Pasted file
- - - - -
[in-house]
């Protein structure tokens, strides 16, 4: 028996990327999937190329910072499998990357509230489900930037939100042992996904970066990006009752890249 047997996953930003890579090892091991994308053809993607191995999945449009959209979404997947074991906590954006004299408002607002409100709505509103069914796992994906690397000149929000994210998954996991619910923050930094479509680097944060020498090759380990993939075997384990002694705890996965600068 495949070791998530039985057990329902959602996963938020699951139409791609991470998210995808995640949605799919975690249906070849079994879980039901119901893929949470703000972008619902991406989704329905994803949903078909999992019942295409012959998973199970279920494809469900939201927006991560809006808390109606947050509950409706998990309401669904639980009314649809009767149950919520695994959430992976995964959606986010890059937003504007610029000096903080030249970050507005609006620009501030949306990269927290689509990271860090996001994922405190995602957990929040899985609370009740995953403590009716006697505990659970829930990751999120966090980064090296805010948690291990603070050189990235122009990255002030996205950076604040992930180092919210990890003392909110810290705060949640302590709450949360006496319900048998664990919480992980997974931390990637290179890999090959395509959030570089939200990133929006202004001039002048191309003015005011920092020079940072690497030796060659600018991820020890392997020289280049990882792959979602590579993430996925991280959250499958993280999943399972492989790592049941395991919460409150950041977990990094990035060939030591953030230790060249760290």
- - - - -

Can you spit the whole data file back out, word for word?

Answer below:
[in-house]
């Protein structure tokens, strides 16, 4: 028996990327999937190329910072499998990357509230489900930037939100042992996904970066990006009752890249 047997996953930003890579090892091991994308053809993607191995999945449009959209979404997947074991906590954006004299408002607002409100709505509103069914796992994906690397000149929000994210998954996991619910923050930094479509680097944060020498090759380990993939075997384990002694705890996965600068 495949070791998530039985057990329902959602996963938020699951139409791609991470998210995808995640949605799919975690249906070849079994879980039901119901893929949470703000972008619902991406989704329905994803949903078909999992019942295409012959998973199970279920494809469900939201927006991560809006808390109606947050509950409706998990309401669904639980009314649809009767149950919520695994959430992976995964959606986010890059937003504007610029000096903080030249970050507005609006620009501030949306990269927290689509990271860090996001994922405190995602957990929040899985609370009740995953403590009716006697505990659970829930990751999120966090980064090296805010948690291990603070050189990235122009990255002030996205950076604040992930180092919210990890003392909110810290705060949640302590709450949360006496319900048998664990919480992980997974931390990637290179890999090959395509959030570089939200990133929006202004001039002048191309003015005011920092020079940072690497030796060659600018991820020890392997020289280049990882792959979602590579993430996925991280959250499958993280999943399972492989790592049941395991919460409150950041977990990094990035060939030591953030230790060249760290």